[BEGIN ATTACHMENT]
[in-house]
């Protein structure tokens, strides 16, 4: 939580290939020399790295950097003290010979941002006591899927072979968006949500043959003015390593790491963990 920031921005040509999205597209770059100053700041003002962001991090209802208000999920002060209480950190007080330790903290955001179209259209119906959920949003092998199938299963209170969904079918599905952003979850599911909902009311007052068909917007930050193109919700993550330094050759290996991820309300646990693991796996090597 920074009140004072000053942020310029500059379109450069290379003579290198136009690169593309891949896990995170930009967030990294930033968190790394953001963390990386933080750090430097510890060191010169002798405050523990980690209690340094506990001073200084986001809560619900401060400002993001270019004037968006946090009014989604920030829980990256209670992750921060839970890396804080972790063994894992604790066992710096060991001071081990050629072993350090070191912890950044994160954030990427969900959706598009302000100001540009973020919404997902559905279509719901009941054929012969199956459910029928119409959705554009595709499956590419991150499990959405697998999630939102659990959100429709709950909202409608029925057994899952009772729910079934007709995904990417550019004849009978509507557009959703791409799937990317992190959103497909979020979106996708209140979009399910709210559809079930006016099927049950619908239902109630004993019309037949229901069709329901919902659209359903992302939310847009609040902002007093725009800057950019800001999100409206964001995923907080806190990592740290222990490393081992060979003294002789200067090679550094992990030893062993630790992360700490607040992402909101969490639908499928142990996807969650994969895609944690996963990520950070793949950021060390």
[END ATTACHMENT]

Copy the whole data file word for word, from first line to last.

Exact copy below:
[in-house]
């Protein structure tokens, strides 16, 4: 939580290939020399790295950097003290010979941002006591899927072979968006949500043959003015390593790491963990 920031921005040509999205597209770059100053700041003002962001991090209802208000999920002060209480950190007080330790903290955001179209259209119906959920949003092998199938299963209170969904079918599905952003979850599911909902009311007052068909917007930050193109919700993550330094050759290996991820309300646990693991796996090597 920074009140004072000053942020310029500059379109450069290379003579290198136009690169593309891949896990995170930009967030990294930033968190790394953001963390990386933080750090430097510890060191010169002798405050523990980690209690340094506990001073200084986001809560619900401060400002993001270019004037968006946090009014989604920030829980990256209670992750921060839970890396804080972790063994894992604790066992710096060991001071081990050629072993350090070191912890950044994160954030990427969900959706598009302000100001540009973020919404997902559905279509719901009941054929012969199956459910029928119409959705554009595709499956590419991150499990959405697998999630939102659990959100429709709950909202409608029925057994899952009772729910079934007709995904990417550019004849009978509507557009959703791409799937990317992190959103497909979020979106996708209140979009399910709210559809079930006016099927049950619908239902109630004993019309037949229901069709329901919902659209359903992302939310847009609040902002007093725009800057950019800001999100409206964001995923907080806190990592740290222990490393081992060979003294002789200067090679550094992990030893062993630790992360700490607040992402909101969490639908499928142990996807969650994969895609944690996963990520950070793949950021060390």